Tag: month of poetry

Progressive Poem Day 7


I am so honoured to be joining the progressive poem yet again. It is turning out to be my favorite so far. I hope I don’t stuff it up. This is what we have got so far:

She lives without a net, walking along the alluvium deposits of the delta.
Shoes swing over her shoulder, on her bare feet stick jeweled flecks of dark mica.
Hands faster than fish swing at the ends of bare brown arms. Her hair flows,
snows in wild wind as she digs in the
indigo varnished handbag,
pulls out her grandmother’s oval cuffed bracelet,
strokes the turquoise stones, and steps through the curved doorway.
No pressure there then. Teleporting is so my thing 😉
Okay I love how worldy and outer-wordly this poem is and the fabulous vocabulary we have so far. It looks like we need to have some urgency, an adventure, a problem perhaps. Maybe not all in my line though. I love how we are near water with the delta business so rather than going to another world through the stone I’m going below.
Let’s see…
Tripping on her tail she slips hair first down the slide… splash!
I am naughty putting splash. Irene is forced into the water, but will it be a pool or the sea? You’ll have to stop by our lovely poetic host, Irene’s blog tomorrow to find out.
Sorry this is so late!
Have a great day!

#MoP15 Day 22: Wordy Wildebeest

Well this is fun! I like the different tones of the picture in different lights as the day got brighter this morning.

I really fancy making cartoons with my wordy wildebeest who is from Weirdo Zoo. the lions are the enemy so I’d best practice them too.

You wanted a poem as well yikes!

Will da beast listen

Stop reciting for a minute.

It would be wise for him

to watch his back.

A stealthy and wealthy lion

approaches and poaches



Catherine Johnson, 2015.


This sounds very similar to the original Wordy Wildebeest poem. I must think of more fun ideas then I can keep the shenanigans going.





#MoP15 Day 17: Christmas Tree

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The Christmas Tree

Pulled violently from my slumber
My branches moan and creak
stretching out
some bent
some limp
My stomach recoils as I am thrown on a roof
I’m horizontal and moving
Slow down
Suddenly I am upright again
Going to a place I’ve never been
It’s warm here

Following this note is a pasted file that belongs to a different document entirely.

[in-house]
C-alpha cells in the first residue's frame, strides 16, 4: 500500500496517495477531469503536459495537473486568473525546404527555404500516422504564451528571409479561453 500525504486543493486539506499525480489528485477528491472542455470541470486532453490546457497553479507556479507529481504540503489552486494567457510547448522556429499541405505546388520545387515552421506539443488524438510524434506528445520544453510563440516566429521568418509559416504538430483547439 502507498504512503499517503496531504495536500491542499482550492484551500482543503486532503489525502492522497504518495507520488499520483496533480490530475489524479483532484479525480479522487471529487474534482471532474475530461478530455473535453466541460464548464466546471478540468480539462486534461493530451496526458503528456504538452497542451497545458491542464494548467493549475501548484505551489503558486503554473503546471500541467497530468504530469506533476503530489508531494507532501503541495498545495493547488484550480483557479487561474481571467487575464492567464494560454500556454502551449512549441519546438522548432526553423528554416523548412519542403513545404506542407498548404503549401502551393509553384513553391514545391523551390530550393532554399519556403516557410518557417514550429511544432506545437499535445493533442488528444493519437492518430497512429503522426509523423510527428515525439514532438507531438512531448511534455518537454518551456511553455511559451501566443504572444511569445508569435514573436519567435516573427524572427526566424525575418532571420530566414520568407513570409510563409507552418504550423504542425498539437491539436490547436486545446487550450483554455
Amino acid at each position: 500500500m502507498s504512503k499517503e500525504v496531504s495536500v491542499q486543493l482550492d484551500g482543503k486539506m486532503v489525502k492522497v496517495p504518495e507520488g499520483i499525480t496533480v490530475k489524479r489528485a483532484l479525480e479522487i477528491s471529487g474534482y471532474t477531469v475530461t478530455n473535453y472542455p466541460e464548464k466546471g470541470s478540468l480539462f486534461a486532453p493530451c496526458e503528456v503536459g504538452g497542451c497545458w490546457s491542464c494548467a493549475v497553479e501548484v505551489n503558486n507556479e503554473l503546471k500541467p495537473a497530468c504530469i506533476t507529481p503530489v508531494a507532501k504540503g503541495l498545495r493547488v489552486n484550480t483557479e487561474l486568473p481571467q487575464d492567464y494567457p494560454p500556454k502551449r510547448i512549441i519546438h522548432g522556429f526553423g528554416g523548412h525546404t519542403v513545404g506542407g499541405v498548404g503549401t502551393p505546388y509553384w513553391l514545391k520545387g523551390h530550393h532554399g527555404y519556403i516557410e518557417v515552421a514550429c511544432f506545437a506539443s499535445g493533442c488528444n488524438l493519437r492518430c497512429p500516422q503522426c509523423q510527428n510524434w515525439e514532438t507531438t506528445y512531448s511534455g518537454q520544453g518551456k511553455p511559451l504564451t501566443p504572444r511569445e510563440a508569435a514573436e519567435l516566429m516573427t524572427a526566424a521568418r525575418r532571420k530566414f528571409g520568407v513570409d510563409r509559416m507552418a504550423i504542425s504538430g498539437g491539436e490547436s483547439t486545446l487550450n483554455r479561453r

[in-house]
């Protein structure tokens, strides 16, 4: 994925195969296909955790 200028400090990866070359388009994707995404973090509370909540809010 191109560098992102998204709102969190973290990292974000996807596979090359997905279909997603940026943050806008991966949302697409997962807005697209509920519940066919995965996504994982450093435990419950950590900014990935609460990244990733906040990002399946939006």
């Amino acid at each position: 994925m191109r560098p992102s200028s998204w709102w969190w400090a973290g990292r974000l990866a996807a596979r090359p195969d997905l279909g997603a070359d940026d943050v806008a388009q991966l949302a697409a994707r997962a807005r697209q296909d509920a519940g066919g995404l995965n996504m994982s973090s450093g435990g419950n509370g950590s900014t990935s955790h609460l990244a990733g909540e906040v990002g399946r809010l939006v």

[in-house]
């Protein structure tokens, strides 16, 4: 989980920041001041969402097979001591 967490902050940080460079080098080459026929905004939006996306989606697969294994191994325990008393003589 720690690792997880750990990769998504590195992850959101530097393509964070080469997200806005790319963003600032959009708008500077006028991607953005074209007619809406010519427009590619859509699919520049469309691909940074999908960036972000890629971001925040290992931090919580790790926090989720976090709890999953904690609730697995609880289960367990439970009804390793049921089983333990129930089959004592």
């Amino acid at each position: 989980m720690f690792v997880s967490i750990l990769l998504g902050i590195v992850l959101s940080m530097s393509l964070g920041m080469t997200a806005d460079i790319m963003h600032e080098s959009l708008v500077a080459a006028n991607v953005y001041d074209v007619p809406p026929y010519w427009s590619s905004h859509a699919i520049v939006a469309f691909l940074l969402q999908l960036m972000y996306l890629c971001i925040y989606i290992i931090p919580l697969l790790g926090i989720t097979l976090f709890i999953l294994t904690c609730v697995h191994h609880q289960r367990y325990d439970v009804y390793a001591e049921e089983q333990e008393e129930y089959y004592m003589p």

I might like it.
Kids start pulling on my limbs.
While they are not looking
I bend and shake my branches.
That feels better
Dangly things are slipped noisily onto my branches.
Children are laughing
delighting in me
I hear music
all is well
until they strip me bare and toss me on the lawn.

Catherine Johnson, 2015.

It’s Saturday so it’s the Saturday challenge on the Mop blog (and I didn’t miss it this time ;)) Today’s theme is personification. So you talk about an object or idea like they are a real human. I had forgotten that you can do that in third person but for the Christmas tree (which just popped into my head) I think it suits first person.

I’m off to my son’s hockey match soon and then hopefully we’re going to watch Paddington. I’ll try not to think how many eBooks I could buy with just one bag of popcorn. Actually none because popcorn isn’t a currency. Oh dear I’ve hit silly hour early.

Have a great day everyone!


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#MoP15 Day 7: Pizza Lighthouse




(w.i.p. illustration)



Out on the seas for days

only beans to eat,

scooped from the sea

and cold tomato soup

that drips

from the moon.

The tall lighthouse

comes into view.

Hopes are raised

among the crew

for a bite or two

of pepperoni pizza.

‘Thank you!’

Catherine Johnson, 2015.

Quite by accident I split the lines like this and it looks pretty much like a lighthouse. Does anyone think the breaks are in the wrong places? As the poem progresses the lines will probably move anyway.

What would your ideal lighthouse be made of?



A Royal Zombie Whodunnit

Month of Poetry Day 8


Some say it’s the Princess of Moans
Some say it’s the Duke of Entrails
Some say it’s the baby who groans
But me thinks that it’s the Prince of Wails.

Catherine Johnson, 2014.


Papa Zombie of Abercrombie



Papa Zombie of Abercrombie

The good folk of Abercrombie
Look out for papa zombie
Who tips his hat and waves to one and all.
They do not think twice
When they clear paths of ice
so dear old papa zombie doesn’t fall.
But never do they stray
Too close to where he sways
For fear of being eaten up for lunch.
There’s only room in Abercrombie
for one sweet old papa zombie.
‘Oh dear! I just heard papa crunch and munch.

Catherine Johnson, 2014.

Fancy writing a quick zombie poem in the comments?



Month of poetry begins today with Kat Apel and I’m cheating already. My 8yr did this with me. Charles Ghigna’s advice to write poems is to keep it simple. This is REALLY simple lol.


Out on his balcony
Lee the bear gives him a cake.
Then on to the love garden,
He reads the next addition to the garden.
Then he picks a dog and
Plays his Redstone games.
Who is he?

By Catherine and Matthew

Making the cake on Minecraft:


V is for Video